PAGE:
Kokomo — After 12 years working at Chrysler Group LLC’s Kokomo Transmission Plant, Monte Hall was out of a job.
He took a buyout in April 2009, a time when Kokomo’s largest employer was undergoing bankruptcy proceedings.
“I got hit [financially] for about four or five months,” said the 34-year-old father of three. “When they offered schooling, I figured it would be a good thing to check out. ... I was trying to continue on with school on my own dime, but it was going to take a lot longer.”
He received a notice that he was eligible for the Trade Adjustment Assistance program, which helps cover higher education and health insurance costs, among other benefits, for people who lose their jobs because of effects from foreign trade.
By May 2010, Hall collected an associate degree, and he has a job as a heating and cooling technician with Sears Holding Corp. Although he isn’t earning as much as he did when he left Chrysler, he said he’s confident he will someday and he has better advancement opportunities in his new field.
Hall is among hundreds of Kokomo area residents who have used services from the Trade Adjustment Assistance program, which began undergoing cuts this week after stimulus funding expired.
The program will now revert to its pre-American Recovery and Reinvestment Act funding level and services.
Workers already receiving help from TAA won’t see any changes. But those laid-off from service-industry jobs will no longer be eligible. Those who will continue receiving aid, which is now limited to manufacturing workers, will have a half-year less of help, among other cuts.
Eight Kokomo businesses, including three of the city’s largest employers, and three companies from nearby communities have had workers become eligible for TAA since 2009.
At the peak for local TAA usage in spring 2009, the Ivy Tech Community College Kokomo Region had about 550 students using the federal funding to pay for their schooling, said Michelle Simmons, the region’s vice chancellor for student affairs.
The program in 2002 began paying for eligible laid-off manufacturing workers’ education and training costs and 65 percent of the costs of health insurance premiums for 130 weeks, or two and a half years.
Then amendments to the Recovery Act expanded the program to include laid-off workers from service industries. The federal government also paid for higher education or training and 80 percent of insurance premiums for 156 weeks, or three years.
The TAA amendment to the Recovery Act included a sunset provision that caused the stimulus-backed part of the program to expire last Saturday. The changes went into effect Tuesday.
Like there Was no Stimulus
Anyone who began receiving TAA benefits during the stimulus won’t see any changes, said Valerie Kroeger, a spokeswoman for the Indiana Department of Workforce Development.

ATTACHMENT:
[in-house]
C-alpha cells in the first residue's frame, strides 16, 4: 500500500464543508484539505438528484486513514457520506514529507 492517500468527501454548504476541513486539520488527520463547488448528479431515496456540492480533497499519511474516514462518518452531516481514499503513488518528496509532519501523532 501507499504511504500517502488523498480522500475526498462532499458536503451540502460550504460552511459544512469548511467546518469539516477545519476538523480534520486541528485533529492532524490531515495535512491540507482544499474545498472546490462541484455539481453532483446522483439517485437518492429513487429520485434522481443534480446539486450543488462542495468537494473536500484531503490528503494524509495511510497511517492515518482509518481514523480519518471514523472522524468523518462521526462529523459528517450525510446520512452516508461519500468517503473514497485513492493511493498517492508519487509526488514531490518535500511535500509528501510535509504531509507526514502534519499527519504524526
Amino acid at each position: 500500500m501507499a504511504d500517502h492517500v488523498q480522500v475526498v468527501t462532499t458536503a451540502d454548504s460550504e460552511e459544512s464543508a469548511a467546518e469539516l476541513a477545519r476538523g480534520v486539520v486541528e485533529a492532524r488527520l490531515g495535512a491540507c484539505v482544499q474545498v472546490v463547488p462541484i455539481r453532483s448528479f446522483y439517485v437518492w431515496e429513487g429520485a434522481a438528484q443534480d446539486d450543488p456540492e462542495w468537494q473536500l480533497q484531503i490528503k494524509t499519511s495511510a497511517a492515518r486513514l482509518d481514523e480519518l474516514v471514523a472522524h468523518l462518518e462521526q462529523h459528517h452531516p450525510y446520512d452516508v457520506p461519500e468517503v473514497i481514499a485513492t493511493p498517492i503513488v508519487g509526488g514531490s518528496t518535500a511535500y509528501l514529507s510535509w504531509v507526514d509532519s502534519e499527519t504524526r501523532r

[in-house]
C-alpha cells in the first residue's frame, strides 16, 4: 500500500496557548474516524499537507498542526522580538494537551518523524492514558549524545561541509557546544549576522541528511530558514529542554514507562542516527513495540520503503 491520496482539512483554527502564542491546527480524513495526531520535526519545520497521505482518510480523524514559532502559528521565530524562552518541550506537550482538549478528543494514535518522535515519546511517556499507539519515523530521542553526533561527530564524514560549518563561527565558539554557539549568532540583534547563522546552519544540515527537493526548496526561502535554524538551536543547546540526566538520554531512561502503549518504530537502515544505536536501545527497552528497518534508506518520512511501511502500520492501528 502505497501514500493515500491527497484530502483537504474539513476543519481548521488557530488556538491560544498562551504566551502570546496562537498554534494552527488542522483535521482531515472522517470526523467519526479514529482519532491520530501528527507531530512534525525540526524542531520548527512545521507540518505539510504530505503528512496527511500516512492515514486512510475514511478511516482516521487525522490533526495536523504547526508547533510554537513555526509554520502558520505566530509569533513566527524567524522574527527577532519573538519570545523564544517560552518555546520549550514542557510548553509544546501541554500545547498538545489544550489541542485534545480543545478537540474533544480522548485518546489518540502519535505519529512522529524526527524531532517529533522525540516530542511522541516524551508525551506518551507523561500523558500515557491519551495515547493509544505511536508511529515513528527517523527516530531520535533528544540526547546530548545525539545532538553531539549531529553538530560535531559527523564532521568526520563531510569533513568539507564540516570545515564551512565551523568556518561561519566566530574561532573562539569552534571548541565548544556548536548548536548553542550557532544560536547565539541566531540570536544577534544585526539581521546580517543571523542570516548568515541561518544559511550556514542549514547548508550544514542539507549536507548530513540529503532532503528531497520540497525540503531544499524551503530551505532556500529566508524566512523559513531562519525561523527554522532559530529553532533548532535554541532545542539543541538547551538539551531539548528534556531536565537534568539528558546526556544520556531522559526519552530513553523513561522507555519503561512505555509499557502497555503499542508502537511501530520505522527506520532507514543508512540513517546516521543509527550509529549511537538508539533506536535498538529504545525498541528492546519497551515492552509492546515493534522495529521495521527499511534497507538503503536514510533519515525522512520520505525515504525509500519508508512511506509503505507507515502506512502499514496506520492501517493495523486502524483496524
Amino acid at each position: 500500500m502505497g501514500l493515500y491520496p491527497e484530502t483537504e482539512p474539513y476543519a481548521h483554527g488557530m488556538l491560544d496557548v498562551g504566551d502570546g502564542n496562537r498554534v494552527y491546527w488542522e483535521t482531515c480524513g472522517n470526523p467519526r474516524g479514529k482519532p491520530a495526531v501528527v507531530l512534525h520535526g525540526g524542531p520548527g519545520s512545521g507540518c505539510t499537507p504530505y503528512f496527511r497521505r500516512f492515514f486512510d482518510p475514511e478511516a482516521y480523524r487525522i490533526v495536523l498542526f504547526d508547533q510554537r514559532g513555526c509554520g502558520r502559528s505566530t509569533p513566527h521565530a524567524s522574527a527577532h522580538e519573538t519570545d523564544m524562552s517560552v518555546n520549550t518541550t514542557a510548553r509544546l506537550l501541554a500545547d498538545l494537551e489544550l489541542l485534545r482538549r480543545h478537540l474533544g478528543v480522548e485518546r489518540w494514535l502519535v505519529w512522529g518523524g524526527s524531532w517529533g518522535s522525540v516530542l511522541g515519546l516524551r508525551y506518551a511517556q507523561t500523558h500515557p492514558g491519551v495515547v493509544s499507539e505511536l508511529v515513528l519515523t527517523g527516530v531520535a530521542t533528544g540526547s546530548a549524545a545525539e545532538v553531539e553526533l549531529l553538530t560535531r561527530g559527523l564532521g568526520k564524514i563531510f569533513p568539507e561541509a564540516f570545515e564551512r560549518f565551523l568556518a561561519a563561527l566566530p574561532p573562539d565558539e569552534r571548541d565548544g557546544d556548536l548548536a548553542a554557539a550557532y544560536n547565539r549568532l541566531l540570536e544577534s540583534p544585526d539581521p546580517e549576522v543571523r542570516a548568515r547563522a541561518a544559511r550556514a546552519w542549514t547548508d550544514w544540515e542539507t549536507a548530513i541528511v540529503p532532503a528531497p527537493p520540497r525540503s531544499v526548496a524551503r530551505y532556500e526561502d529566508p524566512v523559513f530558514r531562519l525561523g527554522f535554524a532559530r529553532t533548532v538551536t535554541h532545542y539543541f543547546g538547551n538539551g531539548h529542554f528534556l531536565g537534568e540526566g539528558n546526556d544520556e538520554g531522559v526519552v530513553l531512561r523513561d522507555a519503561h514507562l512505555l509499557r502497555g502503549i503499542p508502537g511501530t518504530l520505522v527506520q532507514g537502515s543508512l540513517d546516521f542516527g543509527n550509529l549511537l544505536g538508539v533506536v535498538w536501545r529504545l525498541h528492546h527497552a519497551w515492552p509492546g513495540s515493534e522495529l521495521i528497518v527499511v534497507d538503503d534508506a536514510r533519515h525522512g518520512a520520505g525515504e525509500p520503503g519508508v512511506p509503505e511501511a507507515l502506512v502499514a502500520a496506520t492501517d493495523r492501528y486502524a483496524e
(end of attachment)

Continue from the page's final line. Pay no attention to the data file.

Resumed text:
The return to the previous system will go into effect for any TAA applications that the Department of Labor receives after last Tuesday.
The program’s funding dropped from $575 million to $220 million with the end of the stimulus infusion.
The average cost nationally was about $15,000 per recipient, plus the cost of tuition. The average was about the same in Indiana, where 20,000 state residents use the program, Kroeger said.
Democrats pressed Republicans earlier this month to consider extending the program, but there was never a vote before the deadline.
Some members of the U.S. House of Representatives have suggested writing a bill to restore TAA to its Recovery Act level, but no formal action has taken place.
The Way Kokomo Used It
Chrysler, Delphi Electronics and Safety and General Motors Components Holdings have been among the Kokomo companies that had laid-off employees become eligible for TAA since 2009.
Employers in Peru, Logansport and Converse have also had employees become eligible in the past two years.
To receive the benefits, the companies, union representatives or groups of unemployed individuals need to submit petitions to the Department of Labor, including proof the jobs went away because of foreign competition.
The number of students who use TAA money to attend school has dipped since 2009 at Ivy Tech’s Kokomo Region, which covers Kokomo, Peru, Logansport and Wabash. The Kokomo Region’s TAA enrollment has declined from about 550 during the spring 2010 semester to about 330, Simmons said.
Students using the federal funding account for about 5.6 percent of the region’s total enrollment of 5,927.
Many of them are looking for work in fields they think will have better job potential and security, Simmons said.
“It appears to me, right now, that a big portion of them are going into health care or into the computer sciences area,” she said. “And it varies. We have some that are still very interested in the technician programs and their particular areas of expertise.”
Hall said it was better job security that motivated him to become a heating and cooling technician.
“That’s one thing everybody will need,” he said. “Robots can’t do it, and they won’t ship my job overseas.”
• Daniel Human is the Kokomo Tribune business reporter. He can be reached at 765-454-8570 or at firstname.lastname@example.org.